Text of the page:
“… I entered your house; you gave me no water for my feet, but she has wet my feet with her tears and wiped them with her hair. You gave me no kiss, but from the time I came in she has not ceased to kiss my feet. You did not anoint my head with oil, but she has anointed my feet with ointment…” (Luk. 7:44-46).

All the things Jesus listed were common acts of hospitality toward a guest, and Simon had denied Jesus all of these. Why? Because he thought he was righteous and thought he did not need a Savior, he did not recognize Jesus as the Messiah nor did he see any need to pay attention to Jesus’ teaching. He was, after all, a Pharisee, a religious leader. He thought he did not need to worry about sin. Likely, he had invited Jesus to take a close look at the man who had aroused such interest in Israel.

But the woman who knew her sin and her need for a Saviour had cast all else aside just to worship and honor Him.

“Therefore I tell you, her sins, which are many, are forgiven–for she loved much. But he who is forgiven little, loves little. And he said to her, ‘Your sins are forgiven.’ Then those who were at table with him began to say among themselves, ‘Who is this, who even forgives sins?’ And he said to the woman, ‘Your faith has saved you; go in peace'” (Luk. 7:47-50).

Jesus, who had formerly been facing the table and the other guests now faces the woman and gives her His attention. He has declared her forgiveness and salvation. He had come not primarily for the Pharisee but for the woman who had humbly and repentantly fallen at His feet.

 


 

Self-righteousness and pride is an easy trap to fall into, and sometimes, even when we recognize our shortcomings, we fail to realize how weighty and grevious that sin is. But neither is wallowing and drowning in our sinfulness the proper approach. That sinful woman saw her desperate need, turned to the Saviour who could and did forgive her, and poured out her all in thankfulness and worship. This response requires incredible humility and submission–which ought to be our response if we indeed are Christians.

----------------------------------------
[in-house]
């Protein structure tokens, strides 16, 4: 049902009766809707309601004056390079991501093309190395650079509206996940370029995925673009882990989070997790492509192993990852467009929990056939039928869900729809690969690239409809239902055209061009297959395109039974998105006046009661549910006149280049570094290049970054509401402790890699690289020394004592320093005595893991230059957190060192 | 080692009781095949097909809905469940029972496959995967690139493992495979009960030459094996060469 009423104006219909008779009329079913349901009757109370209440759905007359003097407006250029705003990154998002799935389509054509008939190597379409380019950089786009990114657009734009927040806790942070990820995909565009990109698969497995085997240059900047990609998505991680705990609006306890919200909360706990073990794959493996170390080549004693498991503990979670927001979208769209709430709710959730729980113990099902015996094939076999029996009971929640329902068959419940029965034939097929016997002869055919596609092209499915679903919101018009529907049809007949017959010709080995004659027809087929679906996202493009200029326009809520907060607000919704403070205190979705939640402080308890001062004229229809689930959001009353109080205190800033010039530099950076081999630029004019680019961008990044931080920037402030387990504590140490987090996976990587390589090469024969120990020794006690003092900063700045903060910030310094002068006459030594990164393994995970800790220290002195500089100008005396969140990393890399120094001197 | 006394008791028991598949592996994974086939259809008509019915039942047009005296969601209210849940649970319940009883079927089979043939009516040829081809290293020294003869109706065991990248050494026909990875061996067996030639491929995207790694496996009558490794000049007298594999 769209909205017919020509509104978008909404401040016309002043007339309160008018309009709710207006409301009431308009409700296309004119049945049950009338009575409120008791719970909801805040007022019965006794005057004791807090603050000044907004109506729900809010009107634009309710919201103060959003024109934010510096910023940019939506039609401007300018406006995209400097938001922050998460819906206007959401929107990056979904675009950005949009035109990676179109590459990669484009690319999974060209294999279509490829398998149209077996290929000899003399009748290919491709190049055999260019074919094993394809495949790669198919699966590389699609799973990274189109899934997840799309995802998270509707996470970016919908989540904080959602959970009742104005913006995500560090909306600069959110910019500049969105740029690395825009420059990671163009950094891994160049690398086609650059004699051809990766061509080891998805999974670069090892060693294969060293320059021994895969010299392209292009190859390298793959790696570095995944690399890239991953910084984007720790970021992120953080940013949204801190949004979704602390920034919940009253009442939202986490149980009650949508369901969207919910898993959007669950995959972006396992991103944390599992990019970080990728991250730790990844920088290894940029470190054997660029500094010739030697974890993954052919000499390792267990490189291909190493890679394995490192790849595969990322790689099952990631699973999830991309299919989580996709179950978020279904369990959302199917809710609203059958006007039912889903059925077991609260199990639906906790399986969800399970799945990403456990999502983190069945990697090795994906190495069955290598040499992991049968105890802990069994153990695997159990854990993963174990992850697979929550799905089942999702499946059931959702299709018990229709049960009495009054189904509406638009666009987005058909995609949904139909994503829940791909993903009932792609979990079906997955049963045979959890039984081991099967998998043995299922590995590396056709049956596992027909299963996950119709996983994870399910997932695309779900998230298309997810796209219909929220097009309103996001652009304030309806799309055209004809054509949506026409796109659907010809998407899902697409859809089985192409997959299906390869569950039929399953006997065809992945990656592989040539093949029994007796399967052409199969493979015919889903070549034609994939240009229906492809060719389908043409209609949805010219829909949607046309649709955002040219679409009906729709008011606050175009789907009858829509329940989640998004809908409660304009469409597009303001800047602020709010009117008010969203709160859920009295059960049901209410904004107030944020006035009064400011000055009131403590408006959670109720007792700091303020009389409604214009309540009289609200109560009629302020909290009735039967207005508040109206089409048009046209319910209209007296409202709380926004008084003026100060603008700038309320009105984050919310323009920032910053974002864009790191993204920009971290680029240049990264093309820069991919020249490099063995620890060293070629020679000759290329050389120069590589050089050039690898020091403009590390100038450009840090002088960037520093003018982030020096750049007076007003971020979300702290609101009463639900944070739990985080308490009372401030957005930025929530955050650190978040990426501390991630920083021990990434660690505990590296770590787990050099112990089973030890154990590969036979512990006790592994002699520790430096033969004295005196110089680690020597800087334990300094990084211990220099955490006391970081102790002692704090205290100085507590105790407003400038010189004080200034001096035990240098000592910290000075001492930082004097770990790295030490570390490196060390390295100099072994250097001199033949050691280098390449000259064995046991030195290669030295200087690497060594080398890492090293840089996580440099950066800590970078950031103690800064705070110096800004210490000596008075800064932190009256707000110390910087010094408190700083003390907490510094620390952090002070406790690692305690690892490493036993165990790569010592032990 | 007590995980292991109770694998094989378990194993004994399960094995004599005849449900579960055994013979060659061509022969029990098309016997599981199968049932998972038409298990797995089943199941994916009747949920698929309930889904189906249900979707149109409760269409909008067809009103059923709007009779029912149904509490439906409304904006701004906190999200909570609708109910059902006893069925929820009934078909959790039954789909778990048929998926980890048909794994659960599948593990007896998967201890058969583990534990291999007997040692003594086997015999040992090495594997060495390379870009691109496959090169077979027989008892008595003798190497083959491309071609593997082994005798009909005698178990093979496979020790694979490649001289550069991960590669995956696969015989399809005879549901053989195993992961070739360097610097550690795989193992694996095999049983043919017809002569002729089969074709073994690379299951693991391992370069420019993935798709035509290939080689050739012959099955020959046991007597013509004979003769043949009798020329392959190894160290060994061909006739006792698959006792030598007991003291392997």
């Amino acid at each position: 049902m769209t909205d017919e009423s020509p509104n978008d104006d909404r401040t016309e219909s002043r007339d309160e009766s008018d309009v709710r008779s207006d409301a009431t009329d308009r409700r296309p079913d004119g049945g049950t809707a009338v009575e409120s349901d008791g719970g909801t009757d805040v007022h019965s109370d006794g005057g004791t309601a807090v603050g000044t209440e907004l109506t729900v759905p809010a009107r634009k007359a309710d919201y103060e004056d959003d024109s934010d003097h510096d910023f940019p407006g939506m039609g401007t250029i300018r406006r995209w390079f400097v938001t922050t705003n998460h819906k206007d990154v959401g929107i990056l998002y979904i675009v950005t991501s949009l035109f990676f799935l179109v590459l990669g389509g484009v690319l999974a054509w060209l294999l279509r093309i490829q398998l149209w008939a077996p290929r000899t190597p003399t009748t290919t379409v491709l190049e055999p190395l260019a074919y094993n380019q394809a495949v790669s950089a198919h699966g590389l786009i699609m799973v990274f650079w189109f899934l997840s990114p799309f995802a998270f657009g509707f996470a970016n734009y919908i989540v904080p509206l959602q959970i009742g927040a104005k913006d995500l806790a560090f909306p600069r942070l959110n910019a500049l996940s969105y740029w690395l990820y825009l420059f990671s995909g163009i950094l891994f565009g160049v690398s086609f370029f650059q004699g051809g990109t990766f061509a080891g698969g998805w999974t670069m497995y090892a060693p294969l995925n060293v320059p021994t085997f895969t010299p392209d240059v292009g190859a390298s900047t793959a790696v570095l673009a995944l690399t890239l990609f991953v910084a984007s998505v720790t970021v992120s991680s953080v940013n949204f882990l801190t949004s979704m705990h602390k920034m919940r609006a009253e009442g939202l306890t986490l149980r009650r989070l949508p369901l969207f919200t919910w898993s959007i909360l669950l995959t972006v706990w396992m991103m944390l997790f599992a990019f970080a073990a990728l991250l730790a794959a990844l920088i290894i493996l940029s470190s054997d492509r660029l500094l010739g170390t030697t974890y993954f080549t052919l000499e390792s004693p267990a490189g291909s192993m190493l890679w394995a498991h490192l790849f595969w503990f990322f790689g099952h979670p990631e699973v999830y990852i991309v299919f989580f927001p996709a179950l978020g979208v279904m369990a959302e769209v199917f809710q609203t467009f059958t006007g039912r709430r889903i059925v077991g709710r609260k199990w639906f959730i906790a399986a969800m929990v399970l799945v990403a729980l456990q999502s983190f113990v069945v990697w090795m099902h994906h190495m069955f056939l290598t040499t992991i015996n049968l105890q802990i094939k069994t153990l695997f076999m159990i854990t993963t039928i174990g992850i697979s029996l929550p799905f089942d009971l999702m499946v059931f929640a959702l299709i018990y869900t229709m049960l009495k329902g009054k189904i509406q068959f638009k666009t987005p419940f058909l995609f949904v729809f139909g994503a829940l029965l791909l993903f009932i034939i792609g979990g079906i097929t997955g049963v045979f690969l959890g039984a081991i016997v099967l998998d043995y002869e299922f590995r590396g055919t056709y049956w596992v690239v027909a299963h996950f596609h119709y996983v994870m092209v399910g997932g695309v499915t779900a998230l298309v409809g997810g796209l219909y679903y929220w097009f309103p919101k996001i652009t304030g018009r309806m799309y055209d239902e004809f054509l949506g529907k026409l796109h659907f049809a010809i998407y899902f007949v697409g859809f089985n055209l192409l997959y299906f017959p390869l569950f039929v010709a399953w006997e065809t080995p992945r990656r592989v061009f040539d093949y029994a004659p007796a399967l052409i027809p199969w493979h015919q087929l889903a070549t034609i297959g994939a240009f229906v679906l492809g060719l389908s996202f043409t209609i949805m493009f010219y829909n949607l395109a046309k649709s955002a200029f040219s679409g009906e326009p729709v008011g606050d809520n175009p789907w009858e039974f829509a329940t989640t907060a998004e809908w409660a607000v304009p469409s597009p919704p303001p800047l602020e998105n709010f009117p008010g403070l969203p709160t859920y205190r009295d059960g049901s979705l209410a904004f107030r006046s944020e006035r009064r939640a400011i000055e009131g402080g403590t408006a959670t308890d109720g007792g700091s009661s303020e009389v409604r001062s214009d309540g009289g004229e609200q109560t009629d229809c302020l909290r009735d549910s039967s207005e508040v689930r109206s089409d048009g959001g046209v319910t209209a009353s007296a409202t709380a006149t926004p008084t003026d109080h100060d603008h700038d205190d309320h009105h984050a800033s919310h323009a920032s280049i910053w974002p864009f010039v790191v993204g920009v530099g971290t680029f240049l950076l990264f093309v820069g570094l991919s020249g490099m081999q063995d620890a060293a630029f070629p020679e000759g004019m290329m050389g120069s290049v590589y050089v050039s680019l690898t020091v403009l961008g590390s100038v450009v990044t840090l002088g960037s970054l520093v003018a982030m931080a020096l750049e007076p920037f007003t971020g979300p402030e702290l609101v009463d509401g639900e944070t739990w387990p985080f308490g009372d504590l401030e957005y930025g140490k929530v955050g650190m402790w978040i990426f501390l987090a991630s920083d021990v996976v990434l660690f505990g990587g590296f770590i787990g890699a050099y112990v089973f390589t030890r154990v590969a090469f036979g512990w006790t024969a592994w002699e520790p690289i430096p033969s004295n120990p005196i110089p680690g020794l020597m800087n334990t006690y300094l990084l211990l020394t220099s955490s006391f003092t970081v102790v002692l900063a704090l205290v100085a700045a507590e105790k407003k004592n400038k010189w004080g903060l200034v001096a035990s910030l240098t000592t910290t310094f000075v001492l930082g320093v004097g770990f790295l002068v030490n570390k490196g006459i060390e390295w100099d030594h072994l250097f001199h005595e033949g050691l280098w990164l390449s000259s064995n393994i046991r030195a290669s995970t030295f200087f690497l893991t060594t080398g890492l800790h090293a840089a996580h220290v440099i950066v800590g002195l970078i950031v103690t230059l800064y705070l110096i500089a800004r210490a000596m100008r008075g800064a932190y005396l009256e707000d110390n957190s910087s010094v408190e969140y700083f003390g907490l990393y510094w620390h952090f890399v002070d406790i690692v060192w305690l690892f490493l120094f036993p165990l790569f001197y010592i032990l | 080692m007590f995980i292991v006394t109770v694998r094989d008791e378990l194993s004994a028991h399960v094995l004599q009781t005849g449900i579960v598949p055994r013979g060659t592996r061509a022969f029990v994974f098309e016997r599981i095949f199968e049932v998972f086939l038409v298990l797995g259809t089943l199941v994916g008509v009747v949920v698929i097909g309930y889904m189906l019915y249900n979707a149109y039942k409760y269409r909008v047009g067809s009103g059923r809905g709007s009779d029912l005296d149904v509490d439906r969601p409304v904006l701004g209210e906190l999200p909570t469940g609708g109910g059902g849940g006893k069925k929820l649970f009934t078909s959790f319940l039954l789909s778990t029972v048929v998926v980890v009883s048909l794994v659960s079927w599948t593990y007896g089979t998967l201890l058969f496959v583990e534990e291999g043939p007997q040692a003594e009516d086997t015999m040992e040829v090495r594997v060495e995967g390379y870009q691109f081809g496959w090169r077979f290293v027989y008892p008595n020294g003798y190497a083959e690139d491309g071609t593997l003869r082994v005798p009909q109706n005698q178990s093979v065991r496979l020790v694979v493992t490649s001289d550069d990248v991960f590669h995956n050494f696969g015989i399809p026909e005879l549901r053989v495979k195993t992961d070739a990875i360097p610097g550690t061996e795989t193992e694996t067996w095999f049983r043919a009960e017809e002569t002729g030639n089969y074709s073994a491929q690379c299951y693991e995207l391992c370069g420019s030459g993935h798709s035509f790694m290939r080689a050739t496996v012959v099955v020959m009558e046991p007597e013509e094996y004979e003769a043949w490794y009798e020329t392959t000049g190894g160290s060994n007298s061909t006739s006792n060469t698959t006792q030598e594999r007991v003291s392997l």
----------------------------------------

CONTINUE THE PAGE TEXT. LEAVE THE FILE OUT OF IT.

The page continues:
Examine your life: how has God forgiven you? And what ought your response be? And how can you demonstrate worship and humility? What areas of your life still contain sins you have not surrendered? Pray on this question, and take those areas to the Lord. 

When we look at how vast our sins are that God has forgiven, how much should our love abound for Him! And if you have never yet surrendered to Him, Jesus promises to wipe away all your sins; He bore it all on the cross, and He rose again that we may have an eternal hope in Him.

 

Hymn Spotlight: “His Mercy is More”

Verse Spotlight: 1 Peter 1:3-5

Blessed be the God and Father of our Lord Jesus Christ! According to his great mercy he has caused us to be born again to a living hope through the resurrection of Jesus Christ from the dead, to an inheritance that is imperishable, undefiled, and unfading, kept in heaven for you, who by God’s power are being guarded through faith for a salvation ready to be revealed in the last time.

Photo Credits: Hannah Wong

One Comment

  1. Claire McDaniel

    I loved this, Hannah 🙂 Such a wonderfully powerful passage to discuss, beautiful job!